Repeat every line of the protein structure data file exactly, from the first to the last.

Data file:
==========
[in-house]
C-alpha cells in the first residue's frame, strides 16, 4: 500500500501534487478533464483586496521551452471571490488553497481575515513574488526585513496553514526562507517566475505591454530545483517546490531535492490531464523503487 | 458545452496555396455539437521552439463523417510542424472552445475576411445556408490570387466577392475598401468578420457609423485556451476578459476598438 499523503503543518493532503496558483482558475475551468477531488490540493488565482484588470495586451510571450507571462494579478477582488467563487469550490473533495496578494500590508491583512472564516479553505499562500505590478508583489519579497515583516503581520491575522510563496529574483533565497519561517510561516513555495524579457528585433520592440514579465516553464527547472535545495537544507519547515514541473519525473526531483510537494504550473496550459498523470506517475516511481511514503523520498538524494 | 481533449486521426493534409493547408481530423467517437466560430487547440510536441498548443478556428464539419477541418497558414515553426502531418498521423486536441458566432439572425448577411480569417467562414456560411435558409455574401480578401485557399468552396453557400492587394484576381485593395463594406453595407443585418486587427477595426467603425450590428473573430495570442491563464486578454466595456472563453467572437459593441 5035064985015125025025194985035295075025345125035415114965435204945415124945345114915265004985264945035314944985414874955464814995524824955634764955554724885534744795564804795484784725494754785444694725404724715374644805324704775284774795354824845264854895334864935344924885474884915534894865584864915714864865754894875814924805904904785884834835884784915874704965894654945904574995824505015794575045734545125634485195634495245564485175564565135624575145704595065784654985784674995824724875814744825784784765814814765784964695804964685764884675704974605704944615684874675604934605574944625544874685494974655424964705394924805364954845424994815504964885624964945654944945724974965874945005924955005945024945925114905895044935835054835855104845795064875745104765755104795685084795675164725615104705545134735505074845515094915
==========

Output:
[in-house]
C-alpha cells in the first residue's frame, strides 16, 4: 500500500501534487478533464483586496521551452471571490488553497481575515513574488526585513496553514526562507517566475505591454530545483517546490531535492490531464523503487 | 458545452496555396455539437521552439463523417510542424472552445475576411445556408490570387466577392475598401468578420457609423485556451476578459476598438 499523503503543518493532503496558483482558475475551468477531488490540493488565482484588470495586451510571450507571462494579478477582488467563487469550490473533495496578494500590508491583512472564516479553505499562500505590478508583489519579497515583516503581520491575522510563496529574483533565497519561517510561516513555495524579457528585433520592440514579465516553464527547472535545495537544507519547515514541473519525473526531483510537494504550473496550459498523470506517475516511481511514503523520498538524494 | 481533449486521426493534409493547408481530423467517437466560430487547440510536441498548443478556428464539419477541418497558414515553426502531418498521423486536441458566432439572425448577411480569417467562414456560411435558409455574401480578401485557399468552396453557400492587394484576381485593395463594406453595407443585418486587427477595426467603425450590428473573430495570442491563464486578454466595456472563453467572437459593441 5035064985015125025025194985035295075025345125035415114965435204945415124945345114915265004985264945035314944985414874955464814995524824955634764955554724885534744795564804795484784725494754785444694725404724715374644805324704775284774795354824845264854895334864935344924885474884915534894865584864915714864865754894875814924805904904785884834835884784915874704965894654945904574995824505015794575045734545125634485195634495245564485175564565135624575145704595065784654985784674995824724875814744825784784765814814765784964695804964685764884675704974605704944615684874675604934605574944625544874685494974655424964705394924805364954845424994815504964885624964945654944945724974965874945005924955005945024945925114905895044935835054835855104845795064875745104765755104795685084795675164725615104705545134735505074845515094915